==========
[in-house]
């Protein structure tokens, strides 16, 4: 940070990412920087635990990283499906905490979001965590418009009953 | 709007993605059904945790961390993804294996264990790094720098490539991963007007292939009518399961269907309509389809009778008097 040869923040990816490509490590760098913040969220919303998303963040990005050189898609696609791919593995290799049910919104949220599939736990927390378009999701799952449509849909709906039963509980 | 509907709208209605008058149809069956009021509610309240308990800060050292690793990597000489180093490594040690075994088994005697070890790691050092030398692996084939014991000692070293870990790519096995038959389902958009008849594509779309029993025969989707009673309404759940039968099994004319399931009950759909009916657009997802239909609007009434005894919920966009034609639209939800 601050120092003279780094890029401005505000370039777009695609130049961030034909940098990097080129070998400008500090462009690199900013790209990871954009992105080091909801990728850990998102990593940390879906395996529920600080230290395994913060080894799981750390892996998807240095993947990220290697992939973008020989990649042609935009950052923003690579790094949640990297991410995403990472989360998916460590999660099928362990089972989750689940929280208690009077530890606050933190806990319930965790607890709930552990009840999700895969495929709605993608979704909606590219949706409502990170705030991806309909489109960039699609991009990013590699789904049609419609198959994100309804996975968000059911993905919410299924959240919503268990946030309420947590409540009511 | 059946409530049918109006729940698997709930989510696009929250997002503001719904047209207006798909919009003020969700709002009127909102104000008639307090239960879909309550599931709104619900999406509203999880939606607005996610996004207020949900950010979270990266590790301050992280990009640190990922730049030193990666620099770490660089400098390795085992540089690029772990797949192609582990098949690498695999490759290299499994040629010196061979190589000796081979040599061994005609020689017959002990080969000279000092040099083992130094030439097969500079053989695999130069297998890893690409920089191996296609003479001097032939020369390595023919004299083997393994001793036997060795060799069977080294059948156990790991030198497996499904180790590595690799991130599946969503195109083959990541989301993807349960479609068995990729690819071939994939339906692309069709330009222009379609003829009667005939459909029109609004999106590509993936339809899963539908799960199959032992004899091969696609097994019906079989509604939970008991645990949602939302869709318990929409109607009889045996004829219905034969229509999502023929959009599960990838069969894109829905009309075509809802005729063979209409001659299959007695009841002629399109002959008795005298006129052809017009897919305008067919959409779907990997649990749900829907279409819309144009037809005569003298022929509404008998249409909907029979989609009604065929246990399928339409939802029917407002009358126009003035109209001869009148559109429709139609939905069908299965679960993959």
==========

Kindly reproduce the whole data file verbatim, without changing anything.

[in-house]
């Protein structure tokens, strides 16, 4: 940070990412920087635990990283499906905490979001965590418009009953 | 709007993605059904945790961390993804294996264990790094720098490539991963007007292939009518399961269907309509389809009778008097 040869923040990816490509490590760098913040969220919303998303963040990005050189898609696609791919593995290799049910919104949220599939736990927390378009999701799952449509849909709906039963509980 | 509907709208209605008058149809069956009021509610309240308990800060050292690793990597000489180093490594040690075994088994005697070890790691050092030398692996084939014991000692070293870990790519096995038959389902958009008849594509779309029993025969989707009673309404759940039968099994004319399931009950759909009916657009997802239909609007009434005894919920966009034609639209939800 601050120092003279780094890029401005505000370039777009695609130049961030034909940098990097080129070998400008500090462009690199900013790209990871954009992105080091909801990728850990998102990593940390879906395996529920600080230290395994913060080894799981750390892996998807240095993947990220290697992939973008020989990649042609935009950052923003690579790094949640990297991410995403990472989360998916460590999660099928362990089972989750689940929280208690009077530890606050933190806990319930965790607890709930552990009840999700895969495929709605993608979704909606590219949706409502990170705030991806309909489109960039699609991009990013590699789904049609419609198959994100309804996975968000059911993905919410299924959240919503268990946030309420947590409540009511 | 059946409530049918109006729940698997709930989510696009929250997002503001719904047209207006798909919009003020969700709002009127909102104000008639307090239960879909309550599931709104619900999406509203999880939606607005996610996004207020949900950010979270990266590790301050992280990009640190990922730049030193990666620099770490660089400098390795085992540089690029772990797949192609582990098949690498695999490759290299499994040629010196061979190589000796081979040599061994005609020689017959002990080969000279000092040099083992130094030439097969500079053989695999130069297998890893690409920089191996296609003479001097032939020369390595023919004299083997393994001793036997060795060799069977080294059948156990790991030198497996499904180790590595690799991130599946969503195109083959990541989301993807349960479609068995990729690819071939994939339906692309069709330009222009379609003829009667005939459909029109609004999106590509993936339809899963539908799960199959032992004899091969696609097994019906079989509604939970008991645990949602939302869709318990929409109607009889045996004829219905034969229509999502023929959009599960990838069969894109829905009309075509809802005729063979209409001659299959007695009841002629399109002959008795005298006129052809017009897919305008067919959409779907990997649990749900829907279409819309144009037809005569003298022929509404008998249409909907029979989609009604065929246990399928339409939802029917407002009358126009003035109209001869009148559109429709139609939905069908299965679960993959």